A clip of Jim Hillyer miming a two-gun shoot-out as he voted was posted on YouTube on Tuesday, which was the anniversary of the Montreal massacre.
Hillyer says if people were offended they should blame whoever posted the six-week-old video on the anniversary.
New Democrat MP Francoise Boivin says she has had tons of complaints from people appalled by the video.
She demanded an apology.
Hillyer delivered a two-minute soliloquy on the matter, never quite apologizing, but promising not to make gestures in future votes.
His rambling address came after Gordon O'Connor, the government whip, tried to defuse things on his own.
"Somebody maliciously set the video up for yesterday," O'Connor said. "However, regardless, if people anywhere are offended by this action, I apologize.'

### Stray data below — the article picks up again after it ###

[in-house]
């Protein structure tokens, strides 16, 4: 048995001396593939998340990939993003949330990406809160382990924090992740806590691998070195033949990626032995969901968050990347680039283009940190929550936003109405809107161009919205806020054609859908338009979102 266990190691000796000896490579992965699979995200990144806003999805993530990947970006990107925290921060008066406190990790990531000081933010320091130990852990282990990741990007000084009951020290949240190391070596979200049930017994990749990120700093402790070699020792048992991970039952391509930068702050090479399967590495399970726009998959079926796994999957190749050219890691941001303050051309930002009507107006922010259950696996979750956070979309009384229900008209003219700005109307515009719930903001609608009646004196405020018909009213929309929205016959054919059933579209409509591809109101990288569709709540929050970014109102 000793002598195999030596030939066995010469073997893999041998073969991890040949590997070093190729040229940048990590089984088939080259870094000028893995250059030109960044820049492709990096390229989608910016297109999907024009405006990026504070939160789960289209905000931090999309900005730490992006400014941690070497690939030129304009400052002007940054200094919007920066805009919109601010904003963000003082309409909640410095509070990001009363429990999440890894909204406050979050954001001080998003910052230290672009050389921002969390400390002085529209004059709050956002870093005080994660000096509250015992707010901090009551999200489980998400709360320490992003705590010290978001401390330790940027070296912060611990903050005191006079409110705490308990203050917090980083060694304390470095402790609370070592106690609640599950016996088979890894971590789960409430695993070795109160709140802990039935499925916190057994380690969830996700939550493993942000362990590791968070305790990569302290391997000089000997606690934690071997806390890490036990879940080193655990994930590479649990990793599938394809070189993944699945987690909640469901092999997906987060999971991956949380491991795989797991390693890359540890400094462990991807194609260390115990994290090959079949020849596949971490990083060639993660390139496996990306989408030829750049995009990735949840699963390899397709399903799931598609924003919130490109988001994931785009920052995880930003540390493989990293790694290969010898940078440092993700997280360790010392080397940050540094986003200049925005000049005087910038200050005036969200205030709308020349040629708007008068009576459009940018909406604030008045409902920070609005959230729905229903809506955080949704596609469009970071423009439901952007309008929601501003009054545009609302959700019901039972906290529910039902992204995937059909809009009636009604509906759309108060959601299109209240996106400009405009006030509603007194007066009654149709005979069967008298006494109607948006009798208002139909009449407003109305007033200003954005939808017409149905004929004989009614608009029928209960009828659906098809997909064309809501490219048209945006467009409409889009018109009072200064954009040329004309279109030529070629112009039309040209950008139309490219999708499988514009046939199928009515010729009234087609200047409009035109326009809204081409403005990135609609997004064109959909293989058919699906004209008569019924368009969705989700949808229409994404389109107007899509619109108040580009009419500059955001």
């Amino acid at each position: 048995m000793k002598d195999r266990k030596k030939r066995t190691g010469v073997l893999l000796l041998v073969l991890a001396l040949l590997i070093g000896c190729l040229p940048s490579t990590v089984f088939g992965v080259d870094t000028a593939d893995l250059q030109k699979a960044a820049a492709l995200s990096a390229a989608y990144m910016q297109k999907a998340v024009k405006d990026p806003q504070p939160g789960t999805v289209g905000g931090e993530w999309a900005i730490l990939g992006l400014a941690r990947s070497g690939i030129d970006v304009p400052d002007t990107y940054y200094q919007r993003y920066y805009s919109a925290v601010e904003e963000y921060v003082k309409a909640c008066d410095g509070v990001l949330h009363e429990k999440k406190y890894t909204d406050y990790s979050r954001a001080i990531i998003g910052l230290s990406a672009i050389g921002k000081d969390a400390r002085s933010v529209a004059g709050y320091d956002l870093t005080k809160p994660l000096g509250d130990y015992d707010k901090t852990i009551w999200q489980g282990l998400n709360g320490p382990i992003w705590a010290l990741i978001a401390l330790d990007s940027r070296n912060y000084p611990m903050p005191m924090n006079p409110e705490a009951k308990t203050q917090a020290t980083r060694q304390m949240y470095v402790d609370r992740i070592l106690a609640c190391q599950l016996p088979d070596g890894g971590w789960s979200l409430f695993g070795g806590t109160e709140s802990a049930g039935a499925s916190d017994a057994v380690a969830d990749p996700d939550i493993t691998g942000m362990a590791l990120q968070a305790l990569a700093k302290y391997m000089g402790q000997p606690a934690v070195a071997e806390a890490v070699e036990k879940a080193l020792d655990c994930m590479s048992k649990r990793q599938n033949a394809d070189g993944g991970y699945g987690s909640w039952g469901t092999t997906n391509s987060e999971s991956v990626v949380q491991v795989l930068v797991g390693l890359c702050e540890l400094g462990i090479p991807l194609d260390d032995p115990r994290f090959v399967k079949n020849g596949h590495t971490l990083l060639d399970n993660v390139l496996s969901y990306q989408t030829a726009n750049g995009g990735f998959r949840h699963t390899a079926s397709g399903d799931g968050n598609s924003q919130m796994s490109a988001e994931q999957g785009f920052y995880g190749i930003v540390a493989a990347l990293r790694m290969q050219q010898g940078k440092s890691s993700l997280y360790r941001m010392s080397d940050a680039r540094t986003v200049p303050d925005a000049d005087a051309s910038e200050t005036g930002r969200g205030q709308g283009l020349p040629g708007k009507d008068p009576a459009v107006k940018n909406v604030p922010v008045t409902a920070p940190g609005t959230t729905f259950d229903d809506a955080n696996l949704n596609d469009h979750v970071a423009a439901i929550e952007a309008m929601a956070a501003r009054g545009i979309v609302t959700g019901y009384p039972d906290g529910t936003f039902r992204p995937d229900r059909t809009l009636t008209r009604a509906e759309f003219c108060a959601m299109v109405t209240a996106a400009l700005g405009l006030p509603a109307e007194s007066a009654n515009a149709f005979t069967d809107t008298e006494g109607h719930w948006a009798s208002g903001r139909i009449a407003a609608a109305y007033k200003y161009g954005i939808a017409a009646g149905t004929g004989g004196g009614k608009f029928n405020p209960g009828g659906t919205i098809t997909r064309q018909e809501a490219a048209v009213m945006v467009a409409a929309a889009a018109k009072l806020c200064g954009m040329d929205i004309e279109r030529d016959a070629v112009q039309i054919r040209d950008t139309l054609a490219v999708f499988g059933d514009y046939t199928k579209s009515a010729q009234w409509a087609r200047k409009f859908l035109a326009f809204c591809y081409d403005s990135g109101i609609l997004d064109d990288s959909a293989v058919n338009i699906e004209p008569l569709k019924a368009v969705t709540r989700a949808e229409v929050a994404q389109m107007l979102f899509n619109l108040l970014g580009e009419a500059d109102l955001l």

Hillyer then plunged into his own painful explanation amid catcalls and jeering laughter.
"If I had intended to cause any offence to victims of violence or anyone else, that would not only demand an apology it would demand far worse than just an apology," he said.
"No offence was intended. No one who sincerely looks at the video and the timing of the video would think for a second that I intended offence towards victims of violence.
"The people who caused the association, the offence, are the people who connected the video at the wrong day. That is terrible."
He told Speaker Andrew Scheer he was sorry he hadn't followed a ruling against making gestures.
"I will not make gestures any more," he said. "I, uh, I have nothing but sympathy for victims of violence and I continue to remain committed to ending violence toward women and all Canadians."
Scheer quickly shut the matter down.
"The member has indicated that he will respect the Speaker's ruling going forward and certainly seems to have indicated regret that anybody may have taken offence."